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photographer E-Yaji.
Snuff Bottles from the Mary and George Bloch Collection: Part II  
Bonham's, Hong Kong, 23 November 2010: Lot 89 

Lot 89

Lot 89
Treasury 1, no. 110

The ‘Red Cliff’ Imperial Jade

Nephrite; very well hollowed with a recessed foot; incised on each side with an inscription, one followed by ‘Former Rhapsody on Red Cliff’, the other by ‘Inscribed by imperial [command of the] Qianlong [emperor]’
Height: 5.22 cm
Mouth/lip: 0.65/1.32 and 1.29 cm (oval)
Imperial, attributed to the palace workshops, Beijing, 1736–1799
Stopper: nephrite, with integral finial and collar; original

Lot 89 Provenance:
Robert Hall

Kleiner 1995, no. 44
Treasury 1, no. 110

British Museum, June–October 1995

Lot 89 Commentary
This is one of the finest snuff bottles known bearing inscriptions selected by the Qianlong emperor. The material is of lovely, even colour and lacks the pronounced dark, almost black flecking characterizing the material that appears to have arrived in bulk after the occupation of Chinese Turkestan in 1757–1759 and was extensively used at court in the latter part of his reign. The bottle is of perfect formal integrity, elegantly flattened and balanced by its flared neck, and very well hollowed. Although it does not have the common heavy foot of some other jade snuff bottles attributable to the palace workshops, it does have the typical Beijing stopper, which is matching and original, suggesting that it may have been made at court.

The famous and immensely influential Song literatus, Su Shi (1037–1101), better known as Su Dongpo, wrote two rhapsodies inspired by visits to the Red Cliff near his place of exile in 1080–1084, at Huangzhou on the Yangzi River. The first, from which this rather truncated extract comes, was written in 1082:

Moreover, everything between heaven and earth has an owner. If a certain thing does not belong to me, I can never take away even a speck of it. Yet when it comes to the clear breeze over the river and the bright moon between the mountains, [one reaches my ears and becomes sound, the other encounters my eyes and becomes something seen, and I can partake of them without restriction and make use of them without exhaustion].

The excerpt on the other side of the bottle reads as follows:

As to the balmy days in spring when the view is clear, the gentle ripples [of the Dongting Lake] sparkle with the light that shimmers down from the sky, turning into a limitless blue-green expanse. The seagulls glide about, alighting [for a rest from time to time]. Fish with golden scales swim by. The irises along the bank and the orchids that thrive on the shoals are lush.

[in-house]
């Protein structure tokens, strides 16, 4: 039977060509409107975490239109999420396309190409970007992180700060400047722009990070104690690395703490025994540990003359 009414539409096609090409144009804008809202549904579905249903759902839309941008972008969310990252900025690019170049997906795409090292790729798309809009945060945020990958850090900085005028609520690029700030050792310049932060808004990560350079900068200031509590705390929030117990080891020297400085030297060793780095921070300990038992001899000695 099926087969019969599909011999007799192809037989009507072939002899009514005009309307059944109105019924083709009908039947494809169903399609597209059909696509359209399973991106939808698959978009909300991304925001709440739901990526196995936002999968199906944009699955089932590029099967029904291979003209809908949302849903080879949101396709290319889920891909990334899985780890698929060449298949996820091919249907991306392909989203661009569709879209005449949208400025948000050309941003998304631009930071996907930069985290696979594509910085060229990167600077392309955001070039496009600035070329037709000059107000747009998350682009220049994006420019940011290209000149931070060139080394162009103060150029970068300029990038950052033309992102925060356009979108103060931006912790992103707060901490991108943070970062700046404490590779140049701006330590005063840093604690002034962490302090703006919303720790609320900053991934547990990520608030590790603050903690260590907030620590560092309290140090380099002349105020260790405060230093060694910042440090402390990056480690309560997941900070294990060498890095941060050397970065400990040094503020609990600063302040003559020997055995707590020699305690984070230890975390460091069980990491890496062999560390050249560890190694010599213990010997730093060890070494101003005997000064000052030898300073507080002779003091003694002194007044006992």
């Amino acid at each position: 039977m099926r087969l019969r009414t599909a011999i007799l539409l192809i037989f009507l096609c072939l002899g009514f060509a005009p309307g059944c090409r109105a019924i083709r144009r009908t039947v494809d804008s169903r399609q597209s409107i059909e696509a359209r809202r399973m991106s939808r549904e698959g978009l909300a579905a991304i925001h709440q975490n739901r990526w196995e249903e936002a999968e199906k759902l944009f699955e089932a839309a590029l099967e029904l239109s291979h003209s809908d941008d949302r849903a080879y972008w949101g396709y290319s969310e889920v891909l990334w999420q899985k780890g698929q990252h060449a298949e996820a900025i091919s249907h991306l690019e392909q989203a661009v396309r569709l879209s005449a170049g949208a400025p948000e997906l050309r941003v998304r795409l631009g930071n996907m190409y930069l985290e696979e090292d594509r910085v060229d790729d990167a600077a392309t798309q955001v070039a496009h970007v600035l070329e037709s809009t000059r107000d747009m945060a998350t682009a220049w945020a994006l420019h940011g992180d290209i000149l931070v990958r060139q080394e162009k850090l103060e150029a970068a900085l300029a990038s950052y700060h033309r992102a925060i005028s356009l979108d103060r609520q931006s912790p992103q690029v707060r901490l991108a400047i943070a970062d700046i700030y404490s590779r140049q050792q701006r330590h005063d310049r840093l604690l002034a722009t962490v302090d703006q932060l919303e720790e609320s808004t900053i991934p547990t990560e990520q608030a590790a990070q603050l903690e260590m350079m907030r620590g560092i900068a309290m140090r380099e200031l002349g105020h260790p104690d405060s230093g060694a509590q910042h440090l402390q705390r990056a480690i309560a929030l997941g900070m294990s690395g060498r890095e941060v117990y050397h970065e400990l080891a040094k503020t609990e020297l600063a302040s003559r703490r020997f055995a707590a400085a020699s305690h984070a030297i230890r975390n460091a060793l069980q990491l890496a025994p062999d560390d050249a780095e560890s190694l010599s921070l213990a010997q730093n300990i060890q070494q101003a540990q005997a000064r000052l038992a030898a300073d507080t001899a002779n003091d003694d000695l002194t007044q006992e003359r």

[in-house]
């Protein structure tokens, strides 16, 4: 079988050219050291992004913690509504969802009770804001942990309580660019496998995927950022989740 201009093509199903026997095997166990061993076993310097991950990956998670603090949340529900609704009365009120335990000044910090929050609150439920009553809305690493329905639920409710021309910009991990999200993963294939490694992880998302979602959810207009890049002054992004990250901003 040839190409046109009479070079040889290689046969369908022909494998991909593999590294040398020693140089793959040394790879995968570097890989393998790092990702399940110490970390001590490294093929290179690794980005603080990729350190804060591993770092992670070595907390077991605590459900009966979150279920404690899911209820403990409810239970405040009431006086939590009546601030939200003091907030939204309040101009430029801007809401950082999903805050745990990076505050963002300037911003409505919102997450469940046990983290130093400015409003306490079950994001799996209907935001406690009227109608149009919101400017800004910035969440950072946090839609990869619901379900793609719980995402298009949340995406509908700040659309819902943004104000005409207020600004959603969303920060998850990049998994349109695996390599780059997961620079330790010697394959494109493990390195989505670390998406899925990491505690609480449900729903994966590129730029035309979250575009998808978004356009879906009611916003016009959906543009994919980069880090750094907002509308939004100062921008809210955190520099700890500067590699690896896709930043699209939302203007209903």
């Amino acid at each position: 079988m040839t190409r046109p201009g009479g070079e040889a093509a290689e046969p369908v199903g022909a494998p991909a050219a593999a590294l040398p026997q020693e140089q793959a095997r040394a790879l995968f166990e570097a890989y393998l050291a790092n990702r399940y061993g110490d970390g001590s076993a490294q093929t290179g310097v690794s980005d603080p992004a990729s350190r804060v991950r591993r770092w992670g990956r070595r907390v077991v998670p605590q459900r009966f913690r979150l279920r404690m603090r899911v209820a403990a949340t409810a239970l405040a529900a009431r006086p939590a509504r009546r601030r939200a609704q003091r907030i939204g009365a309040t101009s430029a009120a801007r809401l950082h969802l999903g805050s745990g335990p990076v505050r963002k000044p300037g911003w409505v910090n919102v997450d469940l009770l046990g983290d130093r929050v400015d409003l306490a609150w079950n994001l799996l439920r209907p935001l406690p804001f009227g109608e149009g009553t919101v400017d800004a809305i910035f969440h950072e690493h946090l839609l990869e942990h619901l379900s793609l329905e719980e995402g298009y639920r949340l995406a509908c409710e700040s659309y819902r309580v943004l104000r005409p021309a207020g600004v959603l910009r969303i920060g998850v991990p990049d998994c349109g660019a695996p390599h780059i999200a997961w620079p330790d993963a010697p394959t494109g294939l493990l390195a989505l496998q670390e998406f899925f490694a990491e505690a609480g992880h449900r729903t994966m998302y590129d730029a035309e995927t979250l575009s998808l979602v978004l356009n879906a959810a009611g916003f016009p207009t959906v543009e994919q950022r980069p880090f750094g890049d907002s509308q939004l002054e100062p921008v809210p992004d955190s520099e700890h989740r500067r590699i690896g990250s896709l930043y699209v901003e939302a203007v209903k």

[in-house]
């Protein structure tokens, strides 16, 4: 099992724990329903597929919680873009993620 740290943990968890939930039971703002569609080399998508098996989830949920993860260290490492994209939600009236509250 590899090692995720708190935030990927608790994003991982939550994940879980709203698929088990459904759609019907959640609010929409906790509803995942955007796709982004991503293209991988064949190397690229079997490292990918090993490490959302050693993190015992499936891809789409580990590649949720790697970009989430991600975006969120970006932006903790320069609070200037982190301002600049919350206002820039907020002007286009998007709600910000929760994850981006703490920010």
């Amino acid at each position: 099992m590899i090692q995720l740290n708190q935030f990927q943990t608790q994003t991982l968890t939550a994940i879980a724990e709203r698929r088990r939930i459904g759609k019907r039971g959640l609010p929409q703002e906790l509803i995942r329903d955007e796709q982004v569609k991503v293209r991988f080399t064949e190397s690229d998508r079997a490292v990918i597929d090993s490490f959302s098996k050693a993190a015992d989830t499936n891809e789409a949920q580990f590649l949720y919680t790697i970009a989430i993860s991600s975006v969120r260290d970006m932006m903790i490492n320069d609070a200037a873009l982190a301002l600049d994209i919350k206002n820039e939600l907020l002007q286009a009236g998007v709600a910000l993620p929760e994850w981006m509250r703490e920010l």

This passage comes from ‘An Account of the Yueyang Tower’, written by the Northern Song reformer Fan Zhongyan (989–1052) in 1046. Fan considers that this place is associated with both beauty (as evoked in the passage quoted) and sadness, the latter because many writers of the past visited it only as a result of banishment. Yet the humane ancients were not pleased by the beauty of their surroundings, nor were they saddened by their own fates; rather, they worried about the state of the people when they were in comfortable circumstances and about their ruler when they were exiled to distant places like this. If they always worried, were they never happy? Yes, but they worried about things before everyone else worried, and they were happy only after everyone else was happy. This concept was behind the name of the Korakuen (‘Garden of Happiness After’) constructed in Tokyo just about the time the Qing dynasty was being founded on the continent, and it certainly would have appealed to the Qianlong emperor as an expression of good Confucian values for the ruling class, making this bottle an excellent gift to a high official—though it must be noted that both inscriptions actually focus on the simple enjoyment of nature.


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Hugh Moss |